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Nephrology fellow emulates Gold qualities

by Cindy Abole
Public Relations
Nephrology fellow Donna Sanders, D.O., is known for her caring attitude and empathy with her dialysis patients, their families and colleagues.
In September, Sanders and husband, Michael, a pulmonary fellow at the University of South Carolina’s School of Medicine currently working at Palmetto Richland Memorial Hospital in Columbia, were honored at the Arnold P. Gold Foundation Biennial Meeting in Chicago. The couple was recognized by medical students at the Virginia College of Osteopathy Medicine where they both conducted their residencies for their humanism and service. Both also were inducted into the national Arnold P. Gold Foundation Humanism Honor Society, which boasts several noted physicians on its professional advisory board including pediatric neurosurgeon Ben Carson, M.D., of Johns Hopkins Children’s Center.
“I consider it an honor to be tapped by my peers,” said Sanders. “It shows that my actions and attitude have made an impact with someone. It’s very encouraging to me as a physician.”
 The Arnold P. Gold Foundation sponsors the Gold Award in Humanism in Medicine to promote excellence in medicine and developing programs that exemplify humanistic attitudes. The Gold Society defines a humanistic doctor with the following characteristics: integrity, excellence, compassion, altruism, respect, empathy and service.
Sanders was inspired by these qualities early in her medical school years as a student in Pikeville College School of Osteopathic Medicine in Pikeville, Ky. During her first year of medical school, Sanders and her family were disappointed in the care her 16-year-old brother received following an automobile accident on Christmas Eve 2001. Her brother had shattered his hip and was in bad shape. She recalls the attitude of the attending surgeon as not being very personable, caring or empathic to her or her parents during that long evening.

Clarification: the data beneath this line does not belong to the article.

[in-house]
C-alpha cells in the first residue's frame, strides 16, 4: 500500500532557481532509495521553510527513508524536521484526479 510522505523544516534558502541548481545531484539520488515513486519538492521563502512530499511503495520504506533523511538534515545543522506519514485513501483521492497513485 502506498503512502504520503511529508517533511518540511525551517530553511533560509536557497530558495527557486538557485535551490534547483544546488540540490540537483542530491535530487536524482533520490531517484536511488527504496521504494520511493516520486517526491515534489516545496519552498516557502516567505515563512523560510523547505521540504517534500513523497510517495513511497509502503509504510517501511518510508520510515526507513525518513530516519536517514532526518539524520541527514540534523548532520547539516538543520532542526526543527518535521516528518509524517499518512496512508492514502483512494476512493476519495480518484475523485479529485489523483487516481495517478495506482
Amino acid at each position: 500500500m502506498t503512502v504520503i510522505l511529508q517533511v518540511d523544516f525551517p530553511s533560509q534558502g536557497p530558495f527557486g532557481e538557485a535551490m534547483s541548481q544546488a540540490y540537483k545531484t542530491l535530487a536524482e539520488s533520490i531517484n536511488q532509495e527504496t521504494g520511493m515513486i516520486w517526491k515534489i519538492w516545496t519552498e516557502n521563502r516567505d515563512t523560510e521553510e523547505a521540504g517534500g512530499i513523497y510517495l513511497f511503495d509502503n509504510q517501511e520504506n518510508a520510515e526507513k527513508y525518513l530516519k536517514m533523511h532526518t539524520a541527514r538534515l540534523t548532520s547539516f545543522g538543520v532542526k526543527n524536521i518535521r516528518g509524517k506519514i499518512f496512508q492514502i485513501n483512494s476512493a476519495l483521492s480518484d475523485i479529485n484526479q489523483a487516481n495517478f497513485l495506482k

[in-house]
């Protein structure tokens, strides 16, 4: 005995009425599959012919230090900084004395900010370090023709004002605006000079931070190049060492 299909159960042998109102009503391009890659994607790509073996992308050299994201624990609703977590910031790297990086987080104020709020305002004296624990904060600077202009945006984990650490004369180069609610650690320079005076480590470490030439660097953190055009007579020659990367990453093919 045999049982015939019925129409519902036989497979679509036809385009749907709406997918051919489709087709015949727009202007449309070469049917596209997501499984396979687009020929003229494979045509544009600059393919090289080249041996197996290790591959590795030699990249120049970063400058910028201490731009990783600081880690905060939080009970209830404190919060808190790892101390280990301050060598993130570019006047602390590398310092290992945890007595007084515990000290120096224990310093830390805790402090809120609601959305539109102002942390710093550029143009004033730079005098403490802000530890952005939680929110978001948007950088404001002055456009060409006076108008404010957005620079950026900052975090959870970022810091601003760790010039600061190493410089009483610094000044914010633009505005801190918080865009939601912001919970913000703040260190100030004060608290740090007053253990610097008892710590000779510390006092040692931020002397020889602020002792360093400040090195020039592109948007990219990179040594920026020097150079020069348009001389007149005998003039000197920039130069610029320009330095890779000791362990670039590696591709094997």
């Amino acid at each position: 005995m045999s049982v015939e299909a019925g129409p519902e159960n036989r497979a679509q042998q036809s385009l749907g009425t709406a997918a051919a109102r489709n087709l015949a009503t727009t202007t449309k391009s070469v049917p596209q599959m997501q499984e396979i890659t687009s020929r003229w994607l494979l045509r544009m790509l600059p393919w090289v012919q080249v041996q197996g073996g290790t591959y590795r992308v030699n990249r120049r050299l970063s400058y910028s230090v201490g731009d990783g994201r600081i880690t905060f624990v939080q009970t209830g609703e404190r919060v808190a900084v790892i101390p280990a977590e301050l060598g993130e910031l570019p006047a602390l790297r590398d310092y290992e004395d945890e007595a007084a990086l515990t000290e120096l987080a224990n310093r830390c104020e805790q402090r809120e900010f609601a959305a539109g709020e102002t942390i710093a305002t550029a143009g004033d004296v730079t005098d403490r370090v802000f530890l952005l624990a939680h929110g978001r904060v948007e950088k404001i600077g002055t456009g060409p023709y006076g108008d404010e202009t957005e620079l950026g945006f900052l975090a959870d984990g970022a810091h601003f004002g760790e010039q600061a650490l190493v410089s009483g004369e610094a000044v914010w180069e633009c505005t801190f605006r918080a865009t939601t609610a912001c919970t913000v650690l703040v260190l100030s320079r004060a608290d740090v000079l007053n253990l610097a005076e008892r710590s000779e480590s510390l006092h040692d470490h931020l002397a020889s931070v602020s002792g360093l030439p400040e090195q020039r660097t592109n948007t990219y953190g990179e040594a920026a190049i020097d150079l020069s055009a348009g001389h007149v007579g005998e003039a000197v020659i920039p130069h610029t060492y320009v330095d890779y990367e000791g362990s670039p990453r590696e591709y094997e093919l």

“My parents and I had no clue about my brother’s care plan. No one took the time to talk to us or involve us in what was going on. The lack of communication by the physician and care team left us with a bad impression,” said Sanders, whose brother eventually recovered.
At that moment she vowed she would try not to emulate that physician’s attitude. Sanders pledged that she would treat every one of her patients as if they were her own family.
Throughout school, she sought out mentor-physicians who demonstrated humanistic qualities. She quickly learned that not all brilliant physicians possessed good bedside manners or took the time to connect with patients and their families. Following graduation from Pikeville, she was an internal medicine resident in Norton, Va., where she first learned of the Gold Humanism Awards after receiving an invitation to attend a ceremony at Virginia Tech.
“Embracing the Gold qualities doesn’t come so naturally to everyone,” Sanders said, who works daily with a patient population that possesses a high mortality rate. “Sometimes I catch myself getting out of the habit. It’s so easy as a medical student or resident to get consumed by the daily duties, tasks, responsibilities, etc. It takes an extra effort. For those that have had an unpleasant personal experience, a good physician remains committed to listening and explaining things to patients and families.”
Sanders hopes to work closely with MUSC’s Gold Humanism Honor Society chapter advisor Jeff Wong, M.D., and help teach and promote these standards among MUSC medical students in every level.
“The Sanderses hard work and interactions with patients, families and colleagues are truly admirable traits,” said Wong.
“I believe it’s important to instill these qualities early on in medical school so that students get into a habit and practice humanistic qualities with their patient care,” Sanders said. “They need to see what potential they have to make an impact on a patient and their family.”
So far, Donna and Michael Sanders have been recognized for their humanistic qualities by the American Association of Medical Colleges and other institutions. Both have been tapped to receive multiple humanism awards and continue to receive praise for their efforts and example.


Friday, Oct. 31, 2008

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